The second major mechanism by which ibudilast smothers the inflammatory blaze is through phosphodiesterase (PDE) inhibition.
Ibudilast is a non-selective PDEi which primarily inhibits PDE 4 and 10 (and to a lesser degree 3 and 11) (R) but PDE4B is where the real magic happens.
Ibudilast inhibits PDE4A, 4B, 4C and 4D with IC50 values 54, 65, 239 and 166 nM. R
PDE4i reduces microglial production of proinflammatory molecules. R
Ibudilast inhibits microglial PDE which elevates intracellular cAMP, decreases TNFa release, and increases the production of anti-inflammatory IL-10. R
So, you get less pro-inflammatory molecules AND more anti-inflammatory molecules. Two for the price of one! (or $28-at-Mimaki-Pharmacy-plus-shipping (no affiliation))
And just when you thought it couldn’t get any better…it does.
We’ve Only Just Begun
Microglia not only have TLR4 receptors, they also have A7nAChR. R
A7nAChR activation prevents NF-kB translocation and subsequent inflammatory molecule production. R
So, our old friend galantamine is not only helping us dial down mast cells, it’s also helping us turn down overactive microglia.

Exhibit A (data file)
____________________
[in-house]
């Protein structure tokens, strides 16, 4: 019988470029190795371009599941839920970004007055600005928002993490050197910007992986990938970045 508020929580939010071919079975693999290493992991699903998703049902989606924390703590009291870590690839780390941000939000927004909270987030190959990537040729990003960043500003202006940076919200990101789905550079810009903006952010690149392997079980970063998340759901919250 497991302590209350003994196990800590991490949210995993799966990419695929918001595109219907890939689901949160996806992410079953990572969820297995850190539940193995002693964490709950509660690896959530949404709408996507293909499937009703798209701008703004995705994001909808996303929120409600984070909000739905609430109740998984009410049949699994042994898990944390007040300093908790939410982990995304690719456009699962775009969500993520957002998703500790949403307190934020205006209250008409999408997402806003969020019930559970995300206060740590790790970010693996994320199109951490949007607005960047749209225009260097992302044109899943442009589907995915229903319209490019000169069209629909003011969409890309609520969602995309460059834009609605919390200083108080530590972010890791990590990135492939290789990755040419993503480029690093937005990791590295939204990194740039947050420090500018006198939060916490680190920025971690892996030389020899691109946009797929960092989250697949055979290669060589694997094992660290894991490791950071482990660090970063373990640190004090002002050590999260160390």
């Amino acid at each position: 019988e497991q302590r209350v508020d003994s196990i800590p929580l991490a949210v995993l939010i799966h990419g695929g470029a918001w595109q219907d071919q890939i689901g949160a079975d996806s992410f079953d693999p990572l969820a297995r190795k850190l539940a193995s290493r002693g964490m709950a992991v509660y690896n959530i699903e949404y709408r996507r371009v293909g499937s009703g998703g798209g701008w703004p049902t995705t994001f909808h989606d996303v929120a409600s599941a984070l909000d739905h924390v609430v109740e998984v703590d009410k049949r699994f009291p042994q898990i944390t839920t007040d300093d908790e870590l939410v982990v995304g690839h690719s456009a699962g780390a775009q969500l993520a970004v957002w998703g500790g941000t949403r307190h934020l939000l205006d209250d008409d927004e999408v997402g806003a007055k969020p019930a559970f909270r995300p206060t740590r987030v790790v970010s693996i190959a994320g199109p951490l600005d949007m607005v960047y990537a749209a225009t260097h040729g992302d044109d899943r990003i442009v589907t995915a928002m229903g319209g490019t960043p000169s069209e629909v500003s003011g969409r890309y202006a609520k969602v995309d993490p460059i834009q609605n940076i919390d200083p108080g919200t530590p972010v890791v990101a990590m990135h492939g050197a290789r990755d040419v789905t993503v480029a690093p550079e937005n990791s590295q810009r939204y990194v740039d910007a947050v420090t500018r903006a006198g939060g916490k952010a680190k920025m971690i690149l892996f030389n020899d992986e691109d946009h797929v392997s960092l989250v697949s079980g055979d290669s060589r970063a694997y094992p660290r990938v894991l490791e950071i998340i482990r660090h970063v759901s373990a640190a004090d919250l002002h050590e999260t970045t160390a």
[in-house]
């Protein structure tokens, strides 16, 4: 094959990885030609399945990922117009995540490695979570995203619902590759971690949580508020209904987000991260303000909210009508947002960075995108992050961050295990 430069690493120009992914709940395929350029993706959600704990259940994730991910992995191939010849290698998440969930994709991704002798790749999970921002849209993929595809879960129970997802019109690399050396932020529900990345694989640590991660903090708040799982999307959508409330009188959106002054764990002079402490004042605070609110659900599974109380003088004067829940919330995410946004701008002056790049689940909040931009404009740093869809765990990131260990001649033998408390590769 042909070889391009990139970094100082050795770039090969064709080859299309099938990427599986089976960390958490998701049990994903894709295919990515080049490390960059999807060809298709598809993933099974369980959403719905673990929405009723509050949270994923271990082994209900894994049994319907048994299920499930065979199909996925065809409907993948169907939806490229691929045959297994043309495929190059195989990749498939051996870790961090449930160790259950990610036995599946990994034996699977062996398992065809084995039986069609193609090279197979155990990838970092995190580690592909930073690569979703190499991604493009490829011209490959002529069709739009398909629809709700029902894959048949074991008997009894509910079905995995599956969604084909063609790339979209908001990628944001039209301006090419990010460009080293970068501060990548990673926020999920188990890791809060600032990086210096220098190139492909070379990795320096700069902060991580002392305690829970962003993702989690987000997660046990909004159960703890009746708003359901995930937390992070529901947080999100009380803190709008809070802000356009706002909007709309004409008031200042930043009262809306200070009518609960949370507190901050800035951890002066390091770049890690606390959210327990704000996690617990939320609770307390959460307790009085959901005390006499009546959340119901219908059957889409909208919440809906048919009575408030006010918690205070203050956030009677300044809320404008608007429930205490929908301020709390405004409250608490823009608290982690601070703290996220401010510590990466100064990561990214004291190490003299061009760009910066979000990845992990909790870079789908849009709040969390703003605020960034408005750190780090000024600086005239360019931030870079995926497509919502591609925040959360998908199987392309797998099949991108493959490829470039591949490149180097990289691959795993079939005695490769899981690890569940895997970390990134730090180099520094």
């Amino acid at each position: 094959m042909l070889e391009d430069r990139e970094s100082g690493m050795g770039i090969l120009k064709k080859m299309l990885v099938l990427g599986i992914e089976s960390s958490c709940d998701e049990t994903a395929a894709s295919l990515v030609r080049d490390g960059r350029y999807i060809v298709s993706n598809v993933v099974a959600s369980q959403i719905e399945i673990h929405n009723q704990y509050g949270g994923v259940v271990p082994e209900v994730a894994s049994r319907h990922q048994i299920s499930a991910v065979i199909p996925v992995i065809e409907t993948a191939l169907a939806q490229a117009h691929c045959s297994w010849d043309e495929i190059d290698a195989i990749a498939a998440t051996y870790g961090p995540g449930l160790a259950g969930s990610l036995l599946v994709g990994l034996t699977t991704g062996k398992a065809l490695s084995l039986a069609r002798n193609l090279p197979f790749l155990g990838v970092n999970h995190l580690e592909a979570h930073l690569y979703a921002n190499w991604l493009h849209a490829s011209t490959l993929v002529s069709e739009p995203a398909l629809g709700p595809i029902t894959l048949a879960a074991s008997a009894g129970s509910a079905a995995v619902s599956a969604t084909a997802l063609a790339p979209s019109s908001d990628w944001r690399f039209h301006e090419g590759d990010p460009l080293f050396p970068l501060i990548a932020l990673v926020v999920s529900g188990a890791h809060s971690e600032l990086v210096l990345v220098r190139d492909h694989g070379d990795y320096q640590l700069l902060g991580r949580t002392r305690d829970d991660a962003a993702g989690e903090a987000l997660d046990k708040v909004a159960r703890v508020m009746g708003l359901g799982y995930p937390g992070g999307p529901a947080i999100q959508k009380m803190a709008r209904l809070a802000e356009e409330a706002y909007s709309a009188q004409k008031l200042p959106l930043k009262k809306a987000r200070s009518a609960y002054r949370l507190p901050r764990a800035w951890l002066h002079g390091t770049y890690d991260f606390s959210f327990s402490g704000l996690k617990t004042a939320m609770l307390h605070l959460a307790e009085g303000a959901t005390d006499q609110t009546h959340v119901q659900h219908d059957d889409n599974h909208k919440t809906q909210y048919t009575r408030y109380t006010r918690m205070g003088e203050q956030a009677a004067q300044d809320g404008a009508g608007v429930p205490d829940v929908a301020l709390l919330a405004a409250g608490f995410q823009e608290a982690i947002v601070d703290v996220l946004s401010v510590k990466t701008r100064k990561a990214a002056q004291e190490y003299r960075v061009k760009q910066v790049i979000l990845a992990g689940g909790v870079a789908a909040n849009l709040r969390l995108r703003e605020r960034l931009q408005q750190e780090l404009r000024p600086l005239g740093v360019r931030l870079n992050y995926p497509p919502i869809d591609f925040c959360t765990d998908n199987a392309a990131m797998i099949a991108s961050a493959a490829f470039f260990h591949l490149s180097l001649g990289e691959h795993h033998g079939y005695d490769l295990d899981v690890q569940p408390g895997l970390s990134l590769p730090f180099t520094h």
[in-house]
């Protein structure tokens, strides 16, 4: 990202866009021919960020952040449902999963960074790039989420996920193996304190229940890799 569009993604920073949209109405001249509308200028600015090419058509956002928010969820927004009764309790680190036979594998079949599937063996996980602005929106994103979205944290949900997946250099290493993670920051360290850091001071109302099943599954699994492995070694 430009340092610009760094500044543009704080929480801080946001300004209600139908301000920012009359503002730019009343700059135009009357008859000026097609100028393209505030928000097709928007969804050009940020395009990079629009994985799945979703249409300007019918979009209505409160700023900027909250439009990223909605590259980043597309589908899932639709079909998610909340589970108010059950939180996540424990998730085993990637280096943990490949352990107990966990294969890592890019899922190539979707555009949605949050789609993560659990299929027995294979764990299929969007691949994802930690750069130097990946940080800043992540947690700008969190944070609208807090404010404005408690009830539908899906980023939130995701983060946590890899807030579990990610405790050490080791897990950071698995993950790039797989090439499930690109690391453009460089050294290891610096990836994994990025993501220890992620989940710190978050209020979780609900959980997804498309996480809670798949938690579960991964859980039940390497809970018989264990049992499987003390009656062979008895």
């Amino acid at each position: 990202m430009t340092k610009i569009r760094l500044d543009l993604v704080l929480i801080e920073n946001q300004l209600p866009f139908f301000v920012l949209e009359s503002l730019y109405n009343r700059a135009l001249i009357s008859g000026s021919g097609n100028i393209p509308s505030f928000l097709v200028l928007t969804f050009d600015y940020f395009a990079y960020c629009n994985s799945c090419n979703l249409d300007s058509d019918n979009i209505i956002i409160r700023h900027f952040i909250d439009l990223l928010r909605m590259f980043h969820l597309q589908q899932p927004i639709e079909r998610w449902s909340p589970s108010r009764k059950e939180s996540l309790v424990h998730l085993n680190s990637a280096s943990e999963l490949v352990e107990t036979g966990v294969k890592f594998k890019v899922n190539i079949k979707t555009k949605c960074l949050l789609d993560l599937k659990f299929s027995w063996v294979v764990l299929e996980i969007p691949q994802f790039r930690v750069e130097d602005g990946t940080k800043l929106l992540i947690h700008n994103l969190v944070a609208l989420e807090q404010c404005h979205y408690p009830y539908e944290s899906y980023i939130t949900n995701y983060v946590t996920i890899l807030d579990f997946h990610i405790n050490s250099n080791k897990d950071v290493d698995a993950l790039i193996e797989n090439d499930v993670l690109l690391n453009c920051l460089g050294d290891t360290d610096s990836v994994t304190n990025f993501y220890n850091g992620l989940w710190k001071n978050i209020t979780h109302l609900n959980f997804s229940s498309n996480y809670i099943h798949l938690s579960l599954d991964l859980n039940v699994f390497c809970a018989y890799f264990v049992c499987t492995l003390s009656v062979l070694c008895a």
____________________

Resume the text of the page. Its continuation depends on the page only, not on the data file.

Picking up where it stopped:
Ibudilast + galantamine = Game on, inflammation.
Are we done yet?
Oh, hell no.
Let’s Do the Twist
The final twist in our story is so cool it would make M. Night Shyamalan see dead people.
What is this brain-bending, cognition contorting mindf#$%?
Well, activating the A7 receptor on microglia (the brain’s primary immune cell) inhibits NF-kB translocation (as previously mentioned) but it also activates the body’s master regulator of oxidant defense: Nrf2. R
Nrf2 is a transcription factor that upregulates over 500 genes related to cellular protection. R
Jaw meet floor.
Check out this vision of beauty.
Therefore, we are simultaneously targeting the master regulator of inflammation AND the master regulator of oxidative stress. R
We have now attained double master status.
Game. Set. Match. Brain fog.
Regulators! Mount Up.
To sum up.
We have now become Master and Commander of two master regulators (inflammation AND oxidative stress) AND of our primary neuroimmune cells (microglia) that make up 10 to 15% of the cells in our entire brain! R
We simultaneously reduced inflammation in the body AND the brain and lifted the fog of forgetfulness, fatigue, and frustration.
What you do with that power is up to you.
I’d suggest this.
Until next time!
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1. Galantamine 7mg/2x per day (with food). Once when I wake up and once halfway through the day.
2. Ibudilast Powder or Ibudilast Solution 10mg/2x per day (with or without food). Once when I wake up and once halfway through the day.
Cholinergic Anti-Inflammatory Pathway Activators
Mast Cell Inhibitors